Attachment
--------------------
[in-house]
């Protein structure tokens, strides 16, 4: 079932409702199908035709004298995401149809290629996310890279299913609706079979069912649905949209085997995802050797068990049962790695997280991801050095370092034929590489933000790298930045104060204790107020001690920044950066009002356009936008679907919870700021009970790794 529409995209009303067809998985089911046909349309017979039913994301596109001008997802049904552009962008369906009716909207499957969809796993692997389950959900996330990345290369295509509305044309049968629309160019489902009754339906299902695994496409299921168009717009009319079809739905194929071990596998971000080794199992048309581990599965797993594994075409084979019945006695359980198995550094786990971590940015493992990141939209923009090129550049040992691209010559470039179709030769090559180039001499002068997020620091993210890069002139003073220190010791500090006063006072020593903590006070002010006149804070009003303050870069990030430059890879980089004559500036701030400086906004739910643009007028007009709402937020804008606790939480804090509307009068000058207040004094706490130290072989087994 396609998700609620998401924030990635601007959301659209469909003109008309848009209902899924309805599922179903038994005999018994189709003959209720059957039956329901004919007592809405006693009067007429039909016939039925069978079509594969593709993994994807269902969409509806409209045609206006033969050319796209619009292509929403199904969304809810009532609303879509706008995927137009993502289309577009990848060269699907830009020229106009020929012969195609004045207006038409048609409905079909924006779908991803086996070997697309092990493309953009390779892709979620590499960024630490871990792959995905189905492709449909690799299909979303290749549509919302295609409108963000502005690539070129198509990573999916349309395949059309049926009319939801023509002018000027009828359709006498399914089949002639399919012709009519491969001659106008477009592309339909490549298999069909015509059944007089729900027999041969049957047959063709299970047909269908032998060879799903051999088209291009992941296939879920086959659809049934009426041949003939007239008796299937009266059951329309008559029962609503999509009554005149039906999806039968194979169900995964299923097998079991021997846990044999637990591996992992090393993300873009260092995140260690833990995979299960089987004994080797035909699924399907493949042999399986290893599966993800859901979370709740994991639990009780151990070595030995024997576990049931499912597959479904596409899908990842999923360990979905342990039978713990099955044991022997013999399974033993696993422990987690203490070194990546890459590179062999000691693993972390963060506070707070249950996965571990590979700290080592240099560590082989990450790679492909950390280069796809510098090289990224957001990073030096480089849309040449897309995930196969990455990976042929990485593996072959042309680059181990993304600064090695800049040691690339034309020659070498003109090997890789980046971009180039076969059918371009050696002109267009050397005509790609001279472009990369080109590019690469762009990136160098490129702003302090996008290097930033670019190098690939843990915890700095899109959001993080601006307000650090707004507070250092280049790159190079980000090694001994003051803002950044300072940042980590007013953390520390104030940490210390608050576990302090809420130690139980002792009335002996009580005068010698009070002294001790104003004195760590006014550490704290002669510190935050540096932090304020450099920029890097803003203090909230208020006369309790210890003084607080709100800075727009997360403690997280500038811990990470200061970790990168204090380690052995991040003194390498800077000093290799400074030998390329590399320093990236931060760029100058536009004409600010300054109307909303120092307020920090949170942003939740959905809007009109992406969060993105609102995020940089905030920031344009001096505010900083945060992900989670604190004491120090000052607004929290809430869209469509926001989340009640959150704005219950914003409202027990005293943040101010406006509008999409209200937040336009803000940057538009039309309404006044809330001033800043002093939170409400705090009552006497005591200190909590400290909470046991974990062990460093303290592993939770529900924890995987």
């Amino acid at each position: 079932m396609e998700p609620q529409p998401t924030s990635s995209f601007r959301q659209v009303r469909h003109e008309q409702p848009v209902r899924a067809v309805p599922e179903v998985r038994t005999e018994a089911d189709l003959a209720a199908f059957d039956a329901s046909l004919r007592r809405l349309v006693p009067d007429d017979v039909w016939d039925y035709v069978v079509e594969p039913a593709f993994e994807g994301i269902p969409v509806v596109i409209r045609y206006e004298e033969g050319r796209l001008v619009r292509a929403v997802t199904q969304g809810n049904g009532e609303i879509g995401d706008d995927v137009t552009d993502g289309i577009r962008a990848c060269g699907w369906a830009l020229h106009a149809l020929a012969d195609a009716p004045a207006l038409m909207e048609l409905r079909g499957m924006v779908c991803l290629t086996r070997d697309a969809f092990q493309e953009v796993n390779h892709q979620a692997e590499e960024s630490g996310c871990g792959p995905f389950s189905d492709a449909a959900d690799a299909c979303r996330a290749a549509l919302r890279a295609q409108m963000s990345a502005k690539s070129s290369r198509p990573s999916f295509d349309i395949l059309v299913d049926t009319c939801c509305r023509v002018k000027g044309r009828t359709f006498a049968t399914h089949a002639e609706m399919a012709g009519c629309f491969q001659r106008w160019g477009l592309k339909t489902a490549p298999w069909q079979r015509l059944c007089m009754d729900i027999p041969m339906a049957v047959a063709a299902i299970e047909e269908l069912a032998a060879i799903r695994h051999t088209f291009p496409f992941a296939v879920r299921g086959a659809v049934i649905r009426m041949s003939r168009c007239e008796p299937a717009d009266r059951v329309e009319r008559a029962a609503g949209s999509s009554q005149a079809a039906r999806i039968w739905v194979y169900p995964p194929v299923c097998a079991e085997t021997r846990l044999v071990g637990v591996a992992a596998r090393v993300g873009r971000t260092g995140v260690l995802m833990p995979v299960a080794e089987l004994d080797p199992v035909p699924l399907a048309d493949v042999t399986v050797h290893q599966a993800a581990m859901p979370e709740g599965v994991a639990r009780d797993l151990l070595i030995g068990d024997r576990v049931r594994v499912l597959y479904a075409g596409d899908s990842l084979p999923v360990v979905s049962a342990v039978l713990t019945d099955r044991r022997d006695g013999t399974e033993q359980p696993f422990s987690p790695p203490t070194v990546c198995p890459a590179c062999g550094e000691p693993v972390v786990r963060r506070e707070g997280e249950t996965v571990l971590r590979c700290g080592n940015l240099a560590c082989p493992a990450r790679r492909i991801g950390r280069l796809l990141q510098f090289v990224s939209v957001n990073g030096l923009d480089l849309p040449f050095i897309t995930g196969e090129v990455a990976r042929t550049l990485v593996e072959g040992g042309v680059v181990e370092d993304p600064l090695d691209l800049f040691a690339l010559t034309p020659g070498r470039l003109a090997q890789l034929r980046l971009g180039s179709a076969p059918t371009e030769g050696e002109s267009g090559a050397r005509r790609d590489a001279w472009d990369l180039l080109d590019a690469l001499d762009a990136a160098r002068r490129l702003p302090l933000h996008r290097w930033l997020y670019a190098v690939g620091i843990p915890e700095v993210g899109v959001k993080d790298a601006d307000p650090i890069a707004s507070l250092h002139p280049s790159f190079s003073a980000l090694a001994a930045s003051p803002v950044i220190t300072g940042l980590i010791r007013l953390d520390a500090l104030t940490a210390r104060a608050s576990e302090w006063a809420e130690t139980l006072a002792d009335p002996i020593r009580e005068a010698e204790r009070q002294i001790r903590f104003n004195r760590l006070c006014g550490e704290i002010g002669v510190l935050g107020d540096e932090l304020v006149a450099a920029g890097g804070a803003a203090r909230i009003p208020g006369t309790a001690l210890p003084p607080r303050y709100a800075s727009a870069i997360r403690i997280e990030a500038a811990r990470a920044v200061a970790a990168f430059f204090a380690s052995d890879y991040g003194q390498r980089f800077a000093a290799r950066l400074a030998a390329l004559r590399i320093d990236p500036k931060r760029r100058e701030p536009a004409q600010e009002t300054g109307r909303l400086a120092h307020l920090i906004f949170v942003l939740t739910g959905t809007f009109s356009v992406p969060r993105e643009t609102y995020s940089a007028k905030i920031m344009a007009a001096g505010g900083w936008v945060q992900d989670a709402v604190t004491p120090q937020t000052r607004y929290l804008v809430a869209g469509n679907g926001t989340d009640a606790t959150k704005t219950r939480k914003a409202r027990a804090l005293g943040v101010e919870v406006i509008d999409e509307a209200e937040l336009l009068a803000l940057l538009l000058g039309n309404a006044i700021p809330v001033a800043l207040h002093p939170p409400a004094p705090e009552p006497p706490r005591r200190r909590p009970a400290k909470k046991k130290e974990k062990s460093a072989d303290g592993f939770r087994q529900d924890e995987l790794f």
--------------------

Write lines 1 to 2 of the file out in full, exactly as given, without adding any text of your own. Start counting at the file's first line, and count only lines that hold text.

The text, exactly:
[in-house]
């Protein structure tokens, strides 16, 4: 079932409702199908035709004298995401149809290629996310890279299913609706079979069912649905949209085997995802050797068990049962790695997280991801050095370092034929590489933000790298930045104060204790107020001690920044950066009002356009936008679907919870700021009970790794 529409995209009303067809998985089911046909349309017979039913994301596109001008997802049904552009962008369906009716909207499957969809796993692997389950959900996330990345290369295509509305044309049968629309160019489902009754339906299902695994496409299921168009717009009319079809739905194929071990596998971000080794199992048309581990599965797993594994075409084979019945006695359980198995550094786990971590940015493992990141939209923009090129550049040992691209010559470039179709030769090559180039001499002068997020620091993210890069002139003073220190010791500090006063006072020593903590006070002010006149804070009003303050870069990030430059890879980089004559500036701030400086906004739910643009007028007009709402937020804008606790939480804090509307009068000058207040004094706490130290072989087994 396609998700609620998401924030990635601007959301659209469909003109008309848009209902899924309805599922179903038994005999018994189709003959209720059957039956329901004919007592809405006693009067007429039909016939039925069978079509594969593709993994994807269902969409509806409209045609206006033969050319796209619009292509929403199904969304809810009532609303879509706008995927137009993502289309577009990848060269699907830009020229106009020929012969195609004045207006038409048609409905079909924006779908991803086996070997697309092990493309953009390779892709979620590499960024630490871990792959995905189905492709449909690799299909979303290749549509919302295609409108963000502005690539070129198509990573999916349309395949059309049926009319939801023509002018000027009828359709006498399914089949002639399919012709009519491969001659106008477009592309339909490549298999069909015509059944007089729900027999041969049957047959063709299970047909269908032998060879799903051999088209291009992941296939879920086959659809049934009426041949003939007239008796299937009266059951329309008559029962609503999509009554005149039906999806039968194979169900995964299923097998079991021997846990044999637990591996992992090393993300873009260092995140260690833990995979299960089987004994080797035909699924399907493949042999399986290893599966993800859901979370709740994991639990009780151990070595030995024997576990049931499912597959479904596409899908990842999923360990979905342990039978713990099955044991022997013999399974033993696993422990987690203490070194990546890459590179062999000691693993972390963060506070707070249950996965571990590979700290080592240099560590082989990450790679492909950390280069796809510098090289990224957001990073030096480089849309040449897309995930196969990455990976042929990485593996072959042309680059181990993304600064090695800049040691690339034309020659070498003109090997890789980046971009180039076969059918371009050696002109267009050397005509790609001279472009990369080109590019690469762009990136160098490129702003302090996008290097930033670019190098690939843990915890700095899109959001993080601006307000650090707004507070250092280049790159190079980000090694001994003051803002950044300072940042980590007013953390520390104030940490210390608050576990302090809420130690139980002792009335002996009580005068010698009070002294001790104003004195760590006014550490704290002669510190935050540096932090304020450099920029890097803003203090909230208020006369309790210890003084607080709100800075727009997360403690997280500038811990990470200061970790990168204090380690052995991040003194390498800077000093290799400074030998390329590399320093990236931060760029100058536009004409600010300054109307909303120092307020920090949170942003939740959905809007009109992406969060993105609102995020940089905030920031344009001096505010900083945060992900989670604190004491120090000052607004929290809430869209469509926001989340009640959150704005219950914003409202027990005293943040101010406006509008999409209200937040336009803000940057538009039309309404006044809330001033800043002093939170409400705090009552006497005591200190909590400290909470046991974990062990460093303290592993939770529900924890995987």